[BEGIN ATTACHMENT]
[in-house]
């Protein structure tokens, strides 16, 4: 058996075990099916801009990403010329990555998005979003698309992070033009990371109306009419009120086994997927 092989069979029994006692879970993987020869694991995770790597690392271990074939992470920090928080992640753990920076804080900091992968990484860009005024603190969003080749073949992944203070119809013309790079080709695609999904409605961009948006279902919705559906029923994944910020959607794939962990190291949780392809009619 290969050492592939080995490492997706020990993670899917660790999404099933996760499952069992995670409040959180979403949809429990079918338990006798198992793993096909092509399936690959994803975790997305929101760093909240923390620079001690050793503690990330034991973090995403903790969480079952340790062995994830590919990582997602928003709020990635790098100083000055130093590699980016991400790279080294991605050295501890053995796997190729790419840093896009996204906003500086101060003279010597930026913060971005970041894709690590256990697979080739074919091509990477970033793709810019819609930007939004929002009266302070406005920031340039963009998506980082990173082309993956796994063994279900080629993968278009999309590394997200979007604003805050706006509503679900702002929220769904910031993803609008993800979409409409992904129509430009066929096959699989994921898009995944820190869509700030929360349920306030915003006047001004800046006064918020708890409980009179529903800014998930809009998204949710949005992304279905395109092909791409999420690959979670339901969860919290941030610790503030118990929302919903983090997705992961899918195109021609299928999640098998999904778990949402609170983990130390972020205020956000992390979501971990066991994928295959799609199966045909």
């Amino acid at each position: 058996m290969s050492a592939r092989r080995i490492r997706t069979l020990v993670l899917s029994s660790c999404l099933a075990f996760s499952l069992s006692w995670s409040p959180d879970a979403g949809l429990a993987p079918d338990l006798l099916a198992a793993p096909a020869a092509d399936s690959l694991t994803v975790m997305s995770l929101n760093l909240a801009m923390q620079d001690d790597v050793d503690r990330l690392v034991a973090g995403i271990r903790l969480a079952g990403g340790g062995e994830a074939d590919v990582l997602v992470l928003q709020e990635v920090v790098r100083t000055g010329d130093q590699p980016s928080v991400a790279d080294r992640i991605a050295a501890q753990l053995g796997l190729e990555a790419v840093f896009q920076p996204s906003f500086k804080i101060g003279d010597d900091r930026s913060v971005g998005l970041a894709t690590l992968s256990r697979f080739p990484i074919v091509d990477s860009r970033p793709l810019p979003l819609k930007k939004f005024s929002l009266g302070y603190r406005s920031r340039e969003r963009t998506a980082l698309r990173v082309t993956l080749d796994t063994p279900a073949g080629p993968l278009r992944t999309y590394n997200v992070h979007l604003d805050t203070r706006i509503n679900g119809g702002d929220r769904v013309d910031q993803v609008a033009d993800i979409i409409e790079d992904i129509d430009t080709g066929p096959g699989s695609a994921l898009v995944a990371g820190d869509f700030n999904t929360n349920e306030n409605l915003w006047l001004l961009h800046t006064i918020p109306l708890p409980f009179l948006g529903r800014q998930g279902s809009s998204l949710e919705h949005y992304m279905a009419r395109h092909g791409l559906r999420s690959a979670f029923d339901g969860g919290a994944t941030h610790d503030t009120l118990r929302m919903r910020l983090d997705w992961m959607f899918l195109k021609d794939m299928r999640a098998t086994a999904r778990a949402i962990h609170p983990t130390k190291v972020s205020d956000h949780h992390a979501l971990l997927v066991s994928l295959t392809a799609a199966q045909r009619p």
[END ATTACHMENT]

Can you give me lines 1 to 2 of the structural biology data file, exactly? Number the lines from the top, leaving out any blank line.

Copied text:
[in-house]
């Protein structure tokens, strides 16, 4: 058996075990099916801009990403010329990555998005979003698309992070033009990371109306009419009120086994997927 092989069979029994006692879970993987020869694991995770790597690392271990074939992470920090928080992640753990920076804080900091992968990484860009005024603190969003080749073949992944203070119809013309790079080709695609999904409605961009948006279902919705559906029923994944910020959607794939962990190291949780392809009619 290969050492592939080995490492997706020990993670899917660790999404099933996760499952069992995670409040959180979403949809429990079918338990006798198992793993096909092509399936690959994803975790997305929101760093909240923390620079001690050793503690990330034991973090995403903790969480079952340790062995994830590919990582997602928003709020990635790098100083000055130093590699980016991400790279080294991605050295501890053995796997190729790419840093896009996204906003500086101060003279010597930026913060971005970041894709690590256990697979080739074919091509990477970033793709810019819609930007939004929002009266302070406005920031340039963009998506980082990173082309993956796994063994279900080629993968278009999309590394997200979007604003805050706006509503679900702002929220769904910031993803609008993800979409409409992904129509430009066929096959699989994921898009995944820190869509700030929360349920306030915003006047001004800046006064918020708890409980009179529903800014998930809009998204949710949005992304279905395109092909791409999420690959979670339901969860919290941030610790503030118990929302919903983090997705992961899918195109021609299928999640098998999904778990949402609170983990130390972020205020956000992390979501971990066991994928295959799609199966045909």